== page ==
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Alberto Ferrari

Mantaining order in SSIS flow, problems with Merge

In a previous post I spoke about the advantages of having sorted flows in SSIS to greatly speed up data insertion using fastload. The need to have a sorted flow brings some severe problems to the SSIS programmer that he need to be aware of and that IMHO Microsoft should address with a future implementation of SQL Server.

Let’s have a look at the problem.

In the image you can see a very typical SSIS data flow where you need to manage the error flow of a lookup component and go on with the processing. Even if you can’t see it from the picture, think that Sample Source will produce a sorted output of several millions rows and we want to insert into TestTable with the same sorting.

Merge using Union All

This task works fine but it has a big problem: the Union All component will lose the sorting of the flow as it will handle data from both its input in an unordered way. This is not a bug, Union All has its behaviour by design. Still we have a problem and we know that sorting several millions rows after the Union All component is not an option for memory consumption.

In SSIS you have another component, Merge, that will kindly maintain the order of its inputs, so you can change your package this way:

 

Merge using Merge

Everything will work fine until you have a package that should handle several millions rows where only a very few of them (say 1.000) will enter the lookup error output flow.

In such a situation Merge will start caching ALL the rows from its first input (the row that correctly matched lookup) until something will come from its second input (rows coming from the Derived Column task). The problem is that SSIS will NOT call the ProcessInput method of the Derived Column task until its buffer reaches a certain amount of rows (normally 10.000 or a number like it) and this will not happen because only 1.000 rows will enter the Derived Column path. In such a situation Merge will start consuming memory and will fill up all the available memory really fast leading to crashes and/or very poor performances.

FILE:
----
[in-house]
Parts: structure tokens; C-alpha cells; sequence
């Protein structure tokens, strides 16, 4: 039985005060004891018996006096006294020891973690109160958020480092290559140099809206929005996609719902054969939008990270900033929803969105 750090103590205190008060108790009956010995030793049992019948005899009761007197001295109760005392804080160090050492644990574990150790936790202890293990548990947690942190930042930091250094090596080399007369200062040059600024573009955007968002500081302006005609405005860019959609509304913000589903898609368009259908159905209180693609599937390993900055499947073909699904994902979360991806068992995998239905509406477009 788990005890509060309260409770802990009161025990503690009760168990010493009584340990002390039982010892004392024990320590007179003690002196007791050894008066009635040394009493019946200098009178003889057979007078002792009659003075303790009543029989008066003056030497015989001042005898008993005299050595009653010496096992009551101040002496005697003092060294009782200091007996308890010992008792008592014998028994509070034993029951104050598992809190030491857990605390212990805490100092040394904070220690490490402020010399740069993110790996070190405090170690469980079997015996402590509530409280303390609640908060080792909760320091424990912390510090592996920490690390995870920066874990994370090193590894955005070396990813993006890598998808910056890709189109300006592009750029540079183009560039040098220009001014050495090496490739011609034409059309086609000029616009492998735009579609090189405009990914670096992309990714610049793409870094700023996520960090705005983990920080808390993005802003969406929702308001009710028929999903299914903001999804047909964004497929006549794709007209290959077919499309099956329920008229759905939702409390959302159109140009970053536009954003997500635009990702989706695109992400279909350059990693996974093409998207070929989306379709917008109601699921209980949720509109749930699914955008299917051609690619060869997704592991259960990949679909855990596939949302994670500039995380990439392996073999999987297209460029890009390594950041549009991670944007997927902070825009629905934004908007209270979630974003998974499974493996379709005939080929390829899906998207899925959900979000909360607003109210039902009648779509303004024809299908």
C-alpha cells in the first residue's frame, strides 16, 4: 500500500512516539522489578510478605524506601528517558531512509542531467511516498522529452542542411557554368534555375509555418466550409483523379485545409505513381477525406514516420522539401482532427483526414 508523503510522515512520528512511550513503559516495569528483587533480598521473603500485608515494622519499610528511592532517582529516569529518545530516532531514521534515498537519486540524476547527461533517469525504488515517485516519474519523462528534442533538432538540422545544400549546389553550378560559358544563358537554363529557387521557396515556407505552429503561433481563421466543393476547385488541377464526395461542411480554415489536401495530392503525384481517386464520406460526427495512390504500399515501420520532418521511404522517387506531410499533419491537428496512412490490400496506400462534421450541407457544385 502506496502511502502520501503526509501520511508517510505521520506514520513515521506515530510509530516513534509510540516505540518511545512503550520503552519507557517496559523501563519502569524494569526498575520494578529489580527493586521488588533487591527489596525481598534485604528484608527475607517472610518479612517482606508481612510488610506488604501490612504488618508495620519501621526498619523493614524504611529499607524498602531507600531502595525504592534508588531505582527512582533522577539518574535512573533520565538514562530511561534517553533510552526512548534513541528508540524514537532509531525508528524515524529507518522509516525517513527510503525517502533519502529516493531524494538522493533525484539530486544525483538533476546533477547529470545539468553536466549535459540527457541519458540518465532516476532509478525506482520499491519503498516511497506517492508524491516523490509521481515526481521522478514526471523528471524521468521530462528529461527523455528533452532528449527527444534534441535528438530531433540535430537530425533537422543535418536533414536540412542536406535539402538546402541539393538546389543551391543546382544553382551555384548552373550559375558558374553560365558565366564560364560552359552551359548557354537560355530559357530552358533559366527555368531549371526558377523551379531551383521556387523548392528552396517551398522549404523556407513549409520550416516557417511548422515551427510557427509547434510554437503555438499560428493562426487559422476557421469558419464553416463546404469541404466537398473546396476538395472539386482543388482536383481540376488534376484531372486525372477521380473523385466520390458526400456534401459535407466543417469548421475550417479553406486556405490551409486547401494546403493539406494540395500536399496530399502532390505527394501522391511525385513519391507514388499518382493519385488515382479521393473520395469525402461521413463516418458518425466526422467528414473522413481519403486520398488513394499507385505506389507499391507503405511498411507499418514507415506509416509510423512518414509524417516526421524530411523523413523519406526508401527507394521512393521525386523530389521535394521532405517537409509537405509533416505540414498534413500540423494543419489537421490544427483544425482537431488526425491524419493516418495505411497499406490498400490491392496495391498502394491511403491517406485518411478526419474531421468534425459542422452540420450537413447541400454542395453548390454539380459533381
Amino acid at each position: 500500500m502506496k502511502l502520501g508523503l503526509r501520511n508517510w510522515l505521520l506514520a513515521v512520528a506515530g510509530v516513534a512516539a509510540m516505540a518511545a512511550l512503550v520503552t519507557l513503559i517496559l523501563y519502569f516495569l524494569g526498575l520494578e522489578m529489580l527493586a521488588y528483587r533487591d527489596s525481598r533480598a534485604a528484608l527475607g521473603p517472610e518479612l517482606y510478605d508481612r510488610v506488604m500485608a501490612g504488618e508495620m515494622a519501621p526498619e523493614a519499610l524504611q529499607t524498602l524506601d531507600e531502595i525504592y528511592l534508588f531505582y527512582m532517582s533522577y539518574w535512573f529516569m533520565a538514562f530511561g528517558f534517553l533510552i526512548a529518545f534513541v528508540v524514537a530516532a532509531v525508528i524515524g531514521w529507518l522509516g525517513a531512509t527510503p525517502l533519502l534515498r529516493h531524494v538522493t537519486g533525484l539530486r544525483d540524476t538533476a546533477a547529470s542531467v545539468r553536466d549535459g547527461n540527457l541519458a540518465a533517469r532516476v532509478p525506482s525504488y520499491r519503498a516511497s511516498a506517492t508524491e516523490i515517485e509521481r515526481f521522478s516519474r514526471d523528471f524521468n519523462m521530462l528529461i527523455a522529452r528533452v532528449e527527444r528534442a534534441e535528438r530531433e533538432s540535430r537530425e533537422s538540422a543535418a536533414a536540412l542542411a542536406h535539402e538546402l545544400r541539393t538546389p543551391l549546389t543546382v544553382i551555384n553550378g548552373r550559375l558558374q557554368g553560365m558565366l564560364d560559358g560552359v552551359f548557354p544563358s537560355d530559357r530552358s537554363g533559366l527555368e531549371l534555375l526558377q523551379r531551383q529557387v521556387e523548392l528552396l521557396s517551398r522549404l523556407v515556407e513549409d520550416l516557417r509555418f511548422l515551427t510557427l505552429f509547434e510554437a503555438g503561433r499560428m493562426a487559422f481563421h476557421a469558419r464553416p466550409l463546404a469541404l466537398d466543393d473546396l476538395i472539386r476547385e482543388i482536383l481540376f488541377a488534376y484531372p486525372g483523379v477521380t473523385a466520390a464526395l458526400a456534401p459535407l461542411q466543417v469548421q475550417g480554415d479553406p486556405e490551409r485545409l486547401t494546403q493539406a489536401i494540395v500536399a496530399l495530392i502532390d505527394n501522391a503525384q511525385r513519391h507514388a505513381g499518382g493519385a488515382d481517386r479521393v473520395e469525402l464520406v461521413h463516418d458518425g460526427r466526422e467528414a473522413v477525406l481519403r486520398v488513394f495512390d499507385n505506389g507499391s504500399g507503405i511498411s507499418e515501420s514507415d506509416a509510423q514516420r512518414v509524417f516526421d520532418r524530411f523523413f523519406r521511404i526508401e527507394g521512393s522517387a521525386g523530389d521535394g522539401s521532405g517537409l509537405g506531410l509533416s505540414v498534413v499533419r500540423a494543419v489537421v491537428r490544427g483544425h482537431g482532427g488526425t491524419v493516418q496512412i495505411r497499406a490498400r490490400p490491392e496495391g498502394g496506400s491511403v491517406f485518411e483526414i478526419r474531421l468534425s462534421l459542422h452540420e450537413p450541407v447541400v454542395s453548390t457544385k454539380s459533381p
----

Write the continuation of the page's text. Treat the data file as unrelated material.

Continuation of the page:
Even this behavior of both Merge and SSIS is “by design”, so we cannot complain it. But it could be easily solved setting the max number of rows of the buffer in the Derived column to 1 in order to call ProcessInput immediately (if I know what kind of data I will read I can easily set up values that make my SSIS package run faster). Unfortunately there is no such kind of option in SSIS so, at present, the problem cannot be solved.

Needless to say, even if this is a problem, you can try to make your sorted package run without any merge component and you will be able to maintain the sort of the flow but this is a really big limitation in expressivity of your ETL algorithm so awareness of the problem is mandatory to successfully complete your ETL process.

Published Tuesday, April 10, 2007 9:48 AM by AlbertoFerrari
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Comments

 

Magnus Wernersson said:

Thank you Alberto, that explains my issue.

October 10, 2008 2:58 AM
 

Boris Vogel said:

Hello Alberto,

an easy workaround that also provides a significant performance inprovement would be to let the Lookup ignore Lookup errors. A Derived Column Transform directly behind could handle the missed rows by identifying them through ISNULL(<Lookup field>). So there wouldn't be any need for a union and your ordering would stay intact.

P.S.

Read all of your Whitepapers and just wanted to thank you for them - great lecture.

April 19, 2010 7:02 AM

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About AlbertoFerrari

Alberto Ferrari is a Business Intelligence consultant. He his interests lie in two main areas: BI development lifecycle methodologies and performance tuning of ETL and SQL code. His main activities are with SSIS and SSAS for the banking, manufacturing and statistical sectors. He is also a speaker in international conferences like European PASS Conference and PASS Summit.
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